The Semi-Prepper – Part 2, by Francis

(Continued from Part 1. This concludes the article.) In addition I stress myself at the range by exercising when I get there (running, pushups, jumping jacks.)  The idea is to degrade my performance by tiring and winding myself, which will show me how I will shoot under stress. Since I’m now in my 70’s, I feel the best home defense weapon is a rifle. Semiautomatic pistols are great but a rifle with its’ longer sight radius leads me to be more accurate. Also as I get older I am concerned about the complexity of the “manual of arms” for the …




Working From Home: A Forced Sabbatical, by D. Glen

I work for a Fortune 100 company in the Midwest and work in the area of Research and Development (R&D). Late during the week of March 8th, we began to hear rumors that our facility and other staff locations throughout North America would be closing soon due to the CV-19 outbreak that was beginning to spread across the country. During the afternoon of Friday, March 13, the rumor was confirmed in that my supervisor stopped by to inform us that our facility was closing immediately and would remain so for three weeks until April 6th. Per the rumor, the closure …




Useful Transceivers for Most Preppers, by Tunnel Rabbit

Preamble The goal of this article to provide readers, the average preppers radio operator, with useful choices that may be capable of meeting a required level of performance. These are some inexpensive, or low power radio options that do not require an Amateur Radio License in the U.S.. Antenna choice is a very important to the part of providing reliable communications within a 10 to 20 mile radius using low powered radios. Terrain also plays an important role. If one located 50 feet higher than the average elevation of the surrounding terrain, the distance it may transmit and receive is …




Ready for TEOTWAWKI: What’s Bringing Us Along – Part 1, by K.G.

As we age, we need to understand our new limitations and be able to adapt to them, overcome the ones we can and add new skills commensurate with our abilities. The timeless adage “if I knew then what I know now” is quite applicable to my prepping and survival journey. The focus of this article will be on adding new skills that will complement our existing skill set so that we can still be of service and not just survive but thrive in a TEOTWAWKI scenario. The Importance of Family and Like-Minded Friends Having a wife and family members that …




Practical Survival Radio Communications – Part 2, by G.H.

CONTROL THE AIR Controlling the air often means transmitting, when necessary, large quantities of information accurately in poor conditions in a short amount of time. Even operators that are interested only in the hobby side of radio may fall into an emergency with the radio being the only source of working communications. Communications in an uncomfortable situation or actual emergency requires a much different style than “ragchewing” with friends on the radio as a hobby. If an emergency is the first time an operator faces a communication challenge, the likelihood of successful communications is poor. Practice, Practice, Practice Radio operators …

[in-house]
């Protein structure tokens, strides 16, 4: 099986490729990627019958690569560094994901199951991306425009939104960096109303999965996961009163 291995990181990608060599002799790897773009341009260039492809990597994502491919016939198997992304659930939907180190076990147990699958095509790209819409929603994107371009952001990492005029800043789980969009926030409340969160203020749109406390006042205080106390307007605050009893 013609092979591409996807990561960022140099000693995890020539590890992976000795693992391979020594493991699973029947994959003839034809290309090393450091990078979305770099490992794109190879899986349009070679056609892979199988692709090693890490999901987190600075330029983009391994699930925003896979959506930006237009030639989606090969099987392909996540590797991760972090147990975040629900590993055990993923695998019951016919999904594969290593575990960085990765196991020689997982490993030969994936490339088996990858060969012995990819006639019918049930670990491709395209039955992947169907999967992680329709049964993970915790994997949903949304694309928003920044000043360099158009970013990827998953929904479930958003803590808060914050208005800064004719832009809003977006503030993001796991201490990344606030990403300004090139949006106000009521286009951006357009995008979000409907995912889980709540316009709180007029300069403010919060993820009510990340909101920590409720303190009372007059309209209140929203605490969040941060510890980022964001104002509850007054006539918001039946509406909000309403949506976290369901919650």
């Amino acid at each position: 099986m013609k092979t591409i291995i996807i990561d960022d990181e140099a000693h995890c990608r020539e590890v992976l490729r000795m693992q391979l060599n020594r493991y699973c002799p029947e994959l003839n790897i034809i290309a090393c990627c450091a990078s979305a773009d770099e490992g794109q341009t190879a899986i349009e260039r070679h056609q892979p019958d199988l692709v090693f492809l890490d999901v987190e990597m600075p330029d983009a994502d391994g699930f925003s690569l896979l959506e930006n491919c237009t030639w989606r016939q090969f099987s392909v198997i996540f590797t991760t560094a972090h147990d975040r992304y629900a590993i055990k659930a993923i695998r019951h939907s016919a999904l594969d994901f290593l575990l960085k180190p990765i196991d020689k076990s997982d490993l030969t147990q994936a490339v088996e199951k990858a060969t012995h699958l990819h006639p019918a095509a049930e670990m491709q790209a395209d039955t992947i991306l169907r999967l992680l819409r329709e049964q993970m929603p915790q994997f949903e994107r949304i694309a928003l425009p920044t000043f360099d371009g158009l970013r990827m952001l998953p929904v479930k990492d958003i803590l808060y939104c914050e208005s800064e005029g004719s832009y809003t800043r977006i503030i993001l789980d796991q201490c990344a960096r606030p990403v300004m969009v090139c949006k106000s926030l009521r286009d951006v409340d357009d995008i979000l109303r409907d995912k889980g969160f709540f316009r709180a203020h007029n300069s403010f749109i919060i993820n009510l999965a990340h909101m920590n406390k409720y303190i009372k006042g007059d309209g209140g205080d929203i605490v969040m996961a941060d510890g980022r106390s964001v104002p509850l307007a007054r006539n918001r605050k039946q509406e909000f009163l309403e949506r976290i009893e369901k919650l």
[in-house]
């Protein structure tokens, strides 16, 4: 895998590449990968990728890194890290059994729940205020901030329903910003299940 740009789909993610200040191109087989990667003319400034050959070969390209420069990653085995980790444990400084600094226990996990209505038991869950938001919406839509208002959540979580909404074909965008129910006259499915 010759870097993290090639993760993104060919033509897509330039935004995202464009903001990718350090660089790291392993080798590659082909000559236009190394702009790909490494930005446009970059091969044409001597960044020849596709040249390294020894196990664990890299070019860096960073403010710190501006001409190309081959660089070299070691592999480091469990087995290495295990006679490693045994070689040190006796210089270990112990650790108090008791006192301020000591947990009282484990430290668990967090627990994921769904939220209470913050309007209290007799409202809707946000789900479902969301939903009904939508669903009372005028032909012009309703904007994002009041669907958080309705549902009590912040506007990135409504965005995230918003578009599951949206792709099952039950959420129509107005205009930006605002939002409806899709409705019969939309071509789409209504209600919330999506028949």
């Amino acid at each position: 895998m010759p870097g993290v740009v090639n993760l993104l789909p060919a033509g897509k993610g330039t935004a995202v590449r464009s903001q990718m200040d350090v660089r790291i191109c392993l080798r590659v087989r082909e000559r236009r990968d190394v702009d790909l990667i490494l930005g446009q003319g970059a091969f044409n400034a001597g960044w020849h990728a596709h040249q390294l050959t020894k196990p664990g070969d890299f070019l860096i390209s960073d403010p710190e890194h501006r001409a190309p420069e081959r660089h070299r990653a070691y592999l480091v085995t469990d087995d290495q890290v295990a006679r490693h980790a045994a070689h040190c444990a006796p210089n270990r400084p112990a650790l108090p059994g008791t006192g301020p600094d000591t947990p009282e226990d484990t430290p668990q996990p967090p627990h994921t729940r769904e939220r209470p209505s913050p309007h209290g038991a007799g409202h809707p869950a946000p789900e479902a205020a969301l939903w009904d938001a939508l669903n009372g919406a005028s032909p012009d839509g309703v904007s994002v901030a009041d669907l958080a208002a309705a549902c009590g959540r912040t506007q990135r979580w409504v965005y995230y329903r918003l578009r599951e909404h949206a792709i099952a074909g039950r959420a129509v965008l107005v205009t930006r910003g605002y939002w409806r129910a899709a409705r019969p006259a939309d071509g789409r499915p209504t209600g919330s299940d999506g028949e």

Practical Survival Radio Communications – Part 1, by G.H.

Like many families, the miles between me and my brothers are many. Fortunately, we hold a conference call every Wednesday evening to stay in touch. We have been doing this for nearly a decade. Realizing how important communications are to all of us, and from my role as the Logistics Chief for our County during major emergencies, I accepted the assignment of finding communication tools that will ensure communications no matter what. It did not take long to realize that radio communication works when all others fail. I obtained my amateur radio license and have the honor of recognition by …




Cold Weather Considerations – Part 6, by JM

Editor’s Note: This is the concluding installment in this article series. Firearms No article on prepping would be complete without some discussion on firearms, and using them in winter conditions can present some unique challenges. Firearms are precision machines made from metals and polymers, and cold weather can have some big impacts. The materials themselves can become brittle at extremely low temperatures, so you should avoid sudden sharp impacts if possible. Shooting a firearm can heat up the barrel and other parts pretty quickly and cold temperatures can cool them back down rapidly, which can cause weaknesses in the materials, …




Powering Tube Radios with Batteries, by Brian H.